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We’ve Landed on Mars



blog-0193171001400082591.jpgI’ve seen pictures of the planet Mars, and this part of Australia sure looks like Mars. The landscape here is relentlessly red. The red is a deeper red than the red center. The desert is red, hills are red, sand dunes are red. Even the rivers look deep red, much deeper red than the Red River on the Texas-Oklahoma border. Our whole journey from Nanutarra Roadhouse to Exmouth had only minor elevation changes and only a few curves to move us around rather than over hills.

Temperatures are moderating as we travel south. With a few clouds around mid-day we were able to shut down the air conditioner periodically as we traveled. Traffic was light until we reached the turnoff for Exmouth. Making that turn, we began traveling west and then north onto the Exmouth Peninsula.

The town of Exmouth lies at the northern end of the peninsula. There is a navy base north of town. We learned that the navy base used to be a US base in the 60’s and 70’s. A large antenna array north of the base is used for VLF communications with ships and submarines. The antenna is still operated by the US but the base has been turned over to the Australian Government. The antenna array is similar to another we saw in central Australia. Twelve radio towers are arranged in a circle around a single larger tower. All the towers are connected and connecting cables support an antenna ring around the central tower. The town of Exmouth didn’t exist until the US built the naval base and the antenna. Exmouth was built like a US town until Australians moved in to support the base population with goods and services.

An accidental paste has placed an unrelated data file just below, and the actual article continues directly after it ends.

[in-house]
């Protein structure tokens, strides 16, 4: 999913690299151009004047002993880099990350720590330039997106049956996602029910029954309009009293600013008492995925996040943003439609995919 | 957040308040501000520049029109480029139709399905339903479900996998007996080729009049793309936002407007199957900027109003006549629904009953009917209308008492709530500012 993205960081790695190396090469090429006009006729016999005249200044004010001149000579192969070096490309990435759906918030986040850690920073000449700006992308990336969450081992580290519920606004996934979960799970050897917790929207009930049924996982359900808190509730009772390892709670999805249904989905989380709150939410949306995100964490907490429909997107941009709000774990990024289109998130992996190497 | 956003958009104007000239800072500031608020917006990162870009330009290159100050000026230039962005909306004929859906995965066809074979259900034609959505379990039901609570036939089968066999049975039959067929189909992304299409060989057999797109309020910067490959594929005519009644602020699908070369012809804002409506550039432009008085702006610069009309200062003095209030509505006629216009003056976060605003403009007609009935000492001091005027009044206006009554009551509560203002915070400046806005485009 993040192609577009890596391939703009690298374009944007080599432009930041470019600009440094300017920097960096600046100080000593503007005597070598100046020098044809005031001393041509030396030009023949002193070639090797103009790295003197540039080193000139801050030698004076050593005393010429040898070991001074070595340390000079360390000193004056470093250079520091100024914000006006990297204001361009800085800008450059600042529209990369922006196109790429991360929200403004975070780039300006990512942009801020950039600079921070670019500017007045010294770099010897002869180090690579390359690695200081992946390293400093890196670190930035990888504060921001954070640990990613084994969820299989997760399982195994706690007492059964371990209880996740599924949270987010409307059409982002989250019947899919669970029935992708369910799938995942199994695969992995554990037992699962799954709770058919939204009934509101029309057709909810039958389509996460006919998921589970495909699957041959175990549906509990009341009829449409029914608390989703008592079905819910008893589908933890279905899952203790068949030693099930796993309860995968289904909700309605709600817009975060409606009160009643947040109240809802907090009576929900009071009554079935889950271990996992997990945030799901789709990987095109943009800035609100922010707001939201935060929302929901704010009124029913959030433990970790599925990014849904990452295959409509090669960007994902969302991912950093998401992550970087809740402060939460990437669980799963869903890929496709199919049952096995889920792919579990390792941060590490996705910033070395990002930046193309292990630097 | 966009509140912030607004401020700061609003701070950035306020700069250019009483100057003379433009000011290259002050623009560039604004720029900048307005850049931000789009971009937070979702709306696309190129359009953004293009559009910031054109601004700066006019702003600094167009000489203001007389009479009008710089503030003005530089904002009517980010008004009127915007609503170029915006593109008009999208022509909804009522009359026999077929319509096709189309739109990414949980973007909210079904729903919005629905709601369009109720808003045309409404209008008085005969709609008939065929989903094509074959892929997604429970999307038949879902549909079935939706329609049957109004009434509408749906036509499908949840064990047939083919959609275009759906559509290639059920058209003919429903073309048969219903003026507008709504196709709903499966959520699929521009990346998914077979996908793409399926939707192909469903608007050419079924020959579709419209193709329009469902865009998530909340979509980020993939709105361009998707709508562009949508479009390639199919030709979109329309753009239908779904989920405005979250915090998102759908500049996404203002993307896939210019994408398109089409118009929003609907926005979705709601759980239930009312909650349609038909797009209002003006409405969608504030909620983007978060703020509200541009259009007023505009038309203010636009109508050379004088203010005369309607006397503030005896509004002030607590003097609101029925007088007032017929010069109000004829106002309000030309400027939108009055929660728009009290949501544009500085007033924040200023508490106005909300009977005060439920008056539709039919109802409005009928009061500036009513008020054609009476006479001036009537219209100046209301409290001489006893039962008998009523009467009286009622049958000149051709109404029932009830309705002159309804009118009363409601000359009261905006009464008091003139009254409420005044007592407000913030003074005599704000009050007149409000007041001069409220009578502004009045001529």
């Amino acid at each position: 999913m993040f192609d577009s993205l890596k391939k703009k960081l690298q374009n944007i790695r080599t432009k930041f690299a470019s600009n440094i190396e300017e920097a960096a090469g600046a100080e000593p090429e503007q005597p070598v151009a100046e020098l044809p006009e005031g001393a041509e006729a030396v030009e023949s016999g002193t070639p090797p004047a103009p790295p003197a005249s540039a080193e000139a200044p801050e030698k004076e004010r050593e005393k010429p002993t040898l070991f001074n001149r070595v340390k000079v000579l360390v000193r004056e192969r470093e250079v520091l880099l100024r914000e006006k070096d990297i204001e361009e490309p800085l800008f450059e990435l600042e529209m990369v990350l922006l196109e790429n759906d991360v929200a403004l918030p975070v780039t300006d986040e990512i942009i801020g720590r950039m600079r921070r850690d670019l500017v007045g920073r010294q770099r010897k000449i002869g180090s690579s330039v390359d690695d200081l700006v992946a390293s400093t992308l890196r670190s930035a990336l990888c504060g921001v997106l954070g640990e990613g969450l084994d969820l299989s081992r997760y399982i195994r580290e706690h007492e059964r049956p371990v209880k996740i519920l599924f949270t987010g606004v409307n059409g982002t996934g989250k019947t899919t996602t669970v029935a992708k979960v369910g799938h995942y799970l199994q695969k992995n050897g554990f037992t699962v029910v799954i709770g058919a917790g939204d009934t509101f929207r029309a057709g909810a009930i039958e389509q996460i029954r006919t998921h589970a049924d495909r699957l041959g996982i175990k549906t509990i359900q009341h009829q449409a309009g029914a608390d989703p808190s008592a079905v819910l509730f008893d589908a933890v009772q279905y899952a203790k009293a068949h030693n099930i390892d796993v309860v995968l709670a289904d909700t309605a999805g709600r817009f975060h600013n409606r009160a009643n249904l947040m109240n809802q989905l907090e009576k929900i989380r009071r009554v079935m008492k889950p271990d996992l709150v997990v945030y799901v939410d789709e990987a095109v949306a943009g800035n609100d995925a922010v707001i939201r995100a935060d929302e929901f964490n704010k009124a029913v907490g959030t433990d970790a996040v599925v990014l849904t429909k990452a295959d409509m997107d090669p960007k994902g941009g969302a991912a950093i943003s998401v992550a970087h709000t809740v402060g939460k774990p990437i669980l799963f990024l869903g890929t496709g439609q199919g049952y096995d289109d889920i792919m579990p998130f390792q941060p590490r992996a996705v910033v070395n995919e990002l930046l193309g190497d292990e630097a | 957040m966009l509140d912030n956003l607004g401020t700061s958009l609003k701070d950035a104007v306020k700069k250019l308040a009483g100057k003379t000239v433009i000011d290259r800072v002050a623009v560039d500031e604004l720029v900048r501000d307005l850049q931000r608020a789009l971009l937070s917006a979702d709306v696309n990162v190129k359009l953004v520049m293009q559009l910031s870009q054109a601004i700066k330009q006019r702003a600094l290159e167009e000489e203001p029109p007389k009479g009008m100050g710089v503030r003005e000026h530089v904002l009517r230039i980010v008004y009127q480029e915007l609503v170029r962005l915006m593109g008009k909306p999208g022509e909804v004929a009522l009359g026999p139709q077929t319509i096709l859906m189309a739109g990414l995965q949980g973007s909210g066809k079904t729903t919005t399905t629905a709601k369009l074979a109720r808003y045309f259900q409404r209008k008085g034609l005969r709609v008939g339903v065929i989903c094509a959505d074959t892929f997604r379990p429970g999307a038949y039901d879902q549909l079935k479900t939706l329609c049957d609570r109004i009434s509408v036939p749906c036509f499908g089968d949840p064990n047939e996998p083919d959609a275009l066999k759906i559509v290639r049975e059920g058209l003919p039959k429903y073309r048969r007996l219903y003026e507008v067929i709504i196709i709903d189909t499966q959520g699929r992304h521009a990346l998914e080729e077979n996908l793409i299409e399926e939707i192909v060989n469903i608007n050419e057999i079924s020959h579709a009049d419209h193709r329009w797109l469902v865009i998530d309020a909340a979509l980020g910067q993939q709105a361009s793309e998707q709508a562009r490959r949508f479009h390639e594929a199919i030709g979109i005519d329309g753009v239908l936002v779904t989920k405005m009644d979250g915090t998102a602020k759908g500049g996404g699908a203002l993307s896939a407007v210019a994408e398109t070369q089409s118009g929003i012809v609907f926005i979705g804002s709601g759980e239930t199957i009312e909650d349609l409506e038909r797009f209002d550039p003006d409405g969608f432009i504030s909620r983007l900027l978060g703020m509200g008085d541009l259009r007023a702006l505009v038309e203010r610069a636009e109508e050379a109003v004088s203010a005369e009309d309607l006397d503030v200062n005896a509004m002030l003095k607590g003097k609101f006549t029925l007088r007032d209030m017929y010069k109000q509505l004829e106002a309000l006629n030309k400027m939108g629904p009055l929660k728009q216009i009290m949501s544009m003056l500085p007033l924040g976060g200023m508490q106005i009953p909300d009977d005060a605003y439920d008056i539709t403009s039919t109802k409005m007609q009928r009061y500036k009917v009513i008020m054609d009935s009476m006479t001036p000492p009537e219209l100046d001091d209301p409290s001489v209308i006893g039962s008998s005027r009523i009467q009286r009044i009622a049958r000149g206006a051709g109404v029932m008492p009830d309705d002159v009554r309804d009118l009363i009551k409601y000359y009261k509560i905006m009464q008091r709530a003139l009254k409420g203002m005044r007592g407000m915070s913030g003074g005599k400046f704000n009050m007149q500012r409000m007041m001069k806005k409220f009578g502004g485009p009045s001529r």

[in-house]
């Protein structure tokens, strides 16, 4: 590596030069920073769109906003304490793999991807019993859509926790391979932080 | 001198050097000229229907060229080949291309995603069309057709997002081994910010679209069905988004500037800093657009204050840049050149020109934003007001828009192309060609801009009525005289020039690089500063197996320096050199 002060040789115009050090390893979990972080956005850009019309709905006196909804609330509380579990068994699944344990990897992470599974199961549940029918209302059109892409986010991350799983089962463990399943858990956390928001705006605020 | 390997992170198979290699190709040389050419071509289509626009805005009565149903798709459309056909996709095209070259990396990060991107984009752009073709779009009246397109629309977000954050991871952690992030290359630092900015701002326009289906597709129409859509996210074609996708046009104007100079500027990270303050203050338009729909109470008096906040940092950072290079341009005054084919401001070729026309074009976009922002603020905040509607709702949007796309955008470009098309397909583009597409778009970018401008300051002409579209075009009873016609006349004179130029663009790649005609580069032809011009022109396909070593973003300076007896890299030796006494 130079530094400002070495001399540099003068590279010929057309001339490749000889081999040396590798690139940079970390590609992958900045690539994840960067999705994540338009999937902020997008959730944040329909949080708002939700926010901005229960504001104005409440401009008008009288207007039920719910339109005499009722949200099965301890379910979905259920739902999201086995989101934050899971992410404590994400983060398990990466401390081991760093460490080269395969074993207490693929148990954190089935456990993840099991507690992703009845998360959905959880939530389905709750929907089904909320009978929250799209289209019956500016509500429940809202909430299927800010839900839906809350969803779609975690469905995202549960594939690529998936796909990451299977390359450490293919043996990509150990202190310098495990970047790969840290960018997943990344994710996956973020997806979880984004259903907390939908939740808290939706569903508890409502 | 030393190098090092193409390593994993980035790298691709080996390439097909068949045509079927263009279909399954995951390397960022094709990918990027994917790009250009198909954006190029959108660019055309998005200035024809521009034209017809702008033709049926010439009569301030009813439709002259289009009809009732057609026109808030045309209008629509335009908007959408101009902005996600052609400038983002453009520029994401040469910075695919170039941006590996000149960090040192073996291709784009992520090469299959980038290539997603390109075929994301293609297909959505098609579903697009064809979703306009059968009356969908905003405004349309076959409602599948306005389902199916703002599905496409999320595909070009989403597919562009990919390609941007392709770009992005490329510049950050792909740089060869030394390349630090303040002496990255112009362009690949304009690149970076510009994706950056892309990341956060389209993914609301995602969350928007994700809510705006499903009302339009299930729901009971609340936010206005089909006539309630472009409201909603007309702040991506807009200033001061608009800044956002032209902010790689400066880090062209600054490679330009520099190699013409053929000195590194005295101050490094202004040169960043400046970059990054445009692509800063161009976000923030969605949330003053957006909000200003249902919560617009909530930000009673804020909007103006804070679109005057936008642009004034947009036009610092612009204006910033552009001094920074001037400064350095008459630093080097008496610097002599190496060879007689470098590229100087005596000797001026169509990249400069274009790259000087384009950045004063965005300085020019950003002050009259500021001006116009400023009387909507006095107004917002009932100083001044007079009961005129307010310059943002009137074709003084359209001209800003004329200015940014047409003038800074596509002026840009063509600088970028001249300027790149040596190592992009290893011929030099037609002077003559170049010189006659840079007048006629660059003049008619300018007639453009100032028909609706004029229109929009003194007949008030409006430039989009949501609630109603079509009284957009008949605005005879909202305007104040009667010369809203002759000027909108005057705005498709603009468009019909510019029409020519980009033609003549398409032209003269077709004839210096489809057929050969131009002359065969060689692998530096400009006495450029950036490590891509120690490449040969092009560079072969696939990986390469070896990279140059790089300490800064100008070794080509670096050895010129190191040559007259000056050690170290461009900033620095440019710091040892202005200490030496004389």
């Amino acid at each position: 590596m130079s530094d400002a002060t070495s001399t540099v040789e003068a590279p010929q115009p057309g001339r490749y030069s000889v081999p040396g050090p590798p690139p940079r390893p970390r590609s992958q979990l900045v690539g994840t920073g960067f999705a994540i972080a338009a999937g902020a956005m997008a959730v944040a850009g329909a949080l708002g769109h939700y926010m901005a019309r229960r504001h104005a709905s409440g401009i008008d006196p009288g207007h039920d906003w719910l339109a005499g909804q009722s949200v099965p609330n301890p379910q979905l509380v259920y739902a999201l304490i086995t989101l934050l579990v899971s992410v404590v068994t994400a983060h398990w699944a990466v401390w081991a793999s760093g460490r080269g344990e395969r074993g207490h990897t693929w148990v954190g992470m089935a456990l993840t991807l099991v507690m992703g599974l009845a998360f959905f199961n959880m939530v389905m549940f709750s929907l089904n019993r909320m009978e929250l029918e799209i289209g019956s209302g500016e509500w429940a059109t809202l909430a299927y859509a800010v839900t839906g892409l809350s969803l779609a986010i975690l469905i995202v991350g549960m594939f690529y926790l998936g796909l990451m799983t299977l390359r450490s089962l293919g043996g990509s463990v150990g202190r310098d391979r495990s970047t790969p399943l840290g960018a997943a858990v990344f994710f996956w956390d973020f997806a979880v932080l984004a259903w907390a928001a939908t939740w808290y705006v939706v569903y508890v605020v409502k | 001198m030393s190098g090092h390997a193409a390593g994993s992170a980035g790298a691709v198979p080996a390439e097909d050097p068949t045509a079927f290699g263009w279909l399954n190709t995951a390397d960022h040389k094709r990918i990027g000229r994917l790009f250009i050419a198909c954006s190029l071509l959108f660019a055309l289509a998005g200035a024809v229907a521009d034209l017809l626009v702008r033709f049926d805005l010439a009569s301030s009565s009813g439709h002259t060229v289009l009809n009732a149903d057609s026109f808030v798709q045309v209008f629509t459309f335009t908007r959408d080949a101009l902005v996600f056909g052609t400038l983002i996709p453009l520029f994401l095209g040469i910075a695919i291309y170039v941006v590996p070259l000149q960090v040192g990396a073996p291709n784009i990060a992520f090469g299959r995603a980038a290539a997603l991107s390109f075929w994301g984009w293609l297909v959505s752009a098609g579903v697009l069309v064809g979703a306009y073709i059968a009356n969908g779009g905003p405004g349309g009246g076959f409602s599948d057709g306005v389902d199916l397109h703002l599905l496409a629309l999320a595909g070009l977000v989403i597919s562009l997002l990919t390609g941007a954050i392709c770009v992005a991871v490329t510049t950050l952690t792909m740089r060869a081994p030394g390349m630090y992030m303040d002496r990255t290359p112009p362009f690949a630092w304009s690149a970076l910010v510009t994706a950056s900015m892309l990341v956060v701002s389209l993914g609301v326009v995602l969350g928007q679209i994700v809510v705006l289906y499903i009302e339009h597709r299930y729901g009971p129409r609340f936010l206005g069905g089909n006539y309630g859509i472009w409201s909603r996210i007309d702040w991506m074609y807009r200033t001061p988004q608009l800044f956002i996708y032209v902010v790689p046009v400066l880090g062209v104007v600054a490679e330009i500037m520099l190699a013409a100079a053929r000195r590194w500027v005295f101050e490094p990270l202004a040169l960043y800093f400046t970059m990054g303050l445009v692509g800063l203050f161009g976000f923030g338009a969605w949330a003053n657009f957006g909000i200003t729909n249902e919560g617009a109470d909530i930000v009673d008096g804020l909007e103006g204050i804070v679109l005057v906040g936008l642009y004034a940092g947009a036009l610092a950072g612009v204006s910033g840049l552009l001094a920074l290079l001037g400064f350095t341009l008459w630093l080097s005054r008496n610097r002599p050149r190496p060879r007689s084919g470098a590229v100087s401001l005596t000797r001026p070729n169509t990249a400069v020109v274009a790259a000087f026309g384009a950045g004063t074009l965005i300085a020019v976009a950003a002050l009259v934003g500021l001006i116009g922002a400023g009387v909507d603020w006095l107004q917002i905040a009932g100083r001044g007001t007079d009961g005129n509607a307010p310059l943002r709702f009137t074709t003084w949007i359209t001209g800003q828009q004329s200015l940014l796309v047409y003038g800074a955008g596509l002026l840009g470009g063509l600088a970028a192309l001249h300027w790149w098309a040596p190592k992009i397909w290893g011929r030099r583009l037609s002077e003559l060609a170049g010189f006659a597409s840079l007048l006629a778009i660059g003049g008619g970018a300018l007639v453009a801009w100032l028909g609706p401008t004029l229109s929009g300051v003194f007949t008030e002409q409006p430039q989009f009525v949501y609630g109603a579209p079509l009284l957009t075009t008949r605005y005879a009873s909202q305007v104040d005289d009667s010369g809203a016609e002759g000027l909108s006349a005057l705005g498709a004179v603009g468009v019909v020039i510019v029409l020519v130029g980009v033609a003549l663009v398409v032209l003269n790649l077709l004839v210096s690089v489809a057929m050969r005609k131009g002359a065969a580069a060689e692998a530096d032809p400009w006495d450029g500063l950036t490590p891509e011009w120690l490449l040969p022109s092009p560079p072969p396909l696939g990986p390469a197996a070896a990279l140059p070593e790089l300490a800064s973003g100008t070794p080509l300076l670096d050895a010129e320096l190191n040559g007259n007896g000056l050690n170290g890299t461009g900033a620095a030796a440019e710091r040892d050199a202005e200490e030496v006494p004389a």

Around Exmouth there are numerous national parks and reef areas. One of our goals here is to do some snorkeling. We didn’t get a chance to see the Great Barrier Reef and want to see some of the Ningaloo reef while in this area. There are numerous companies here that provide snorkeling tours, many feature a swim with a whaleshark. Whalesharks are large sharks, not whales. They are filter feeders like whales, thus the name. They have only small teeth at the back of the mouth. They feed on plankton in the water. The whaleshark has a large wide mouth with which it sweeps up small plants and animals for its food. The dive up to 2000 meters below the surface and feed at the surface. Being a fish, not a whale, they do not need to come to the surface to breathe. While they are at the surface snorkelers can swim near them without disturbing them. A whole industry has developed in Exmouth to support this activity.


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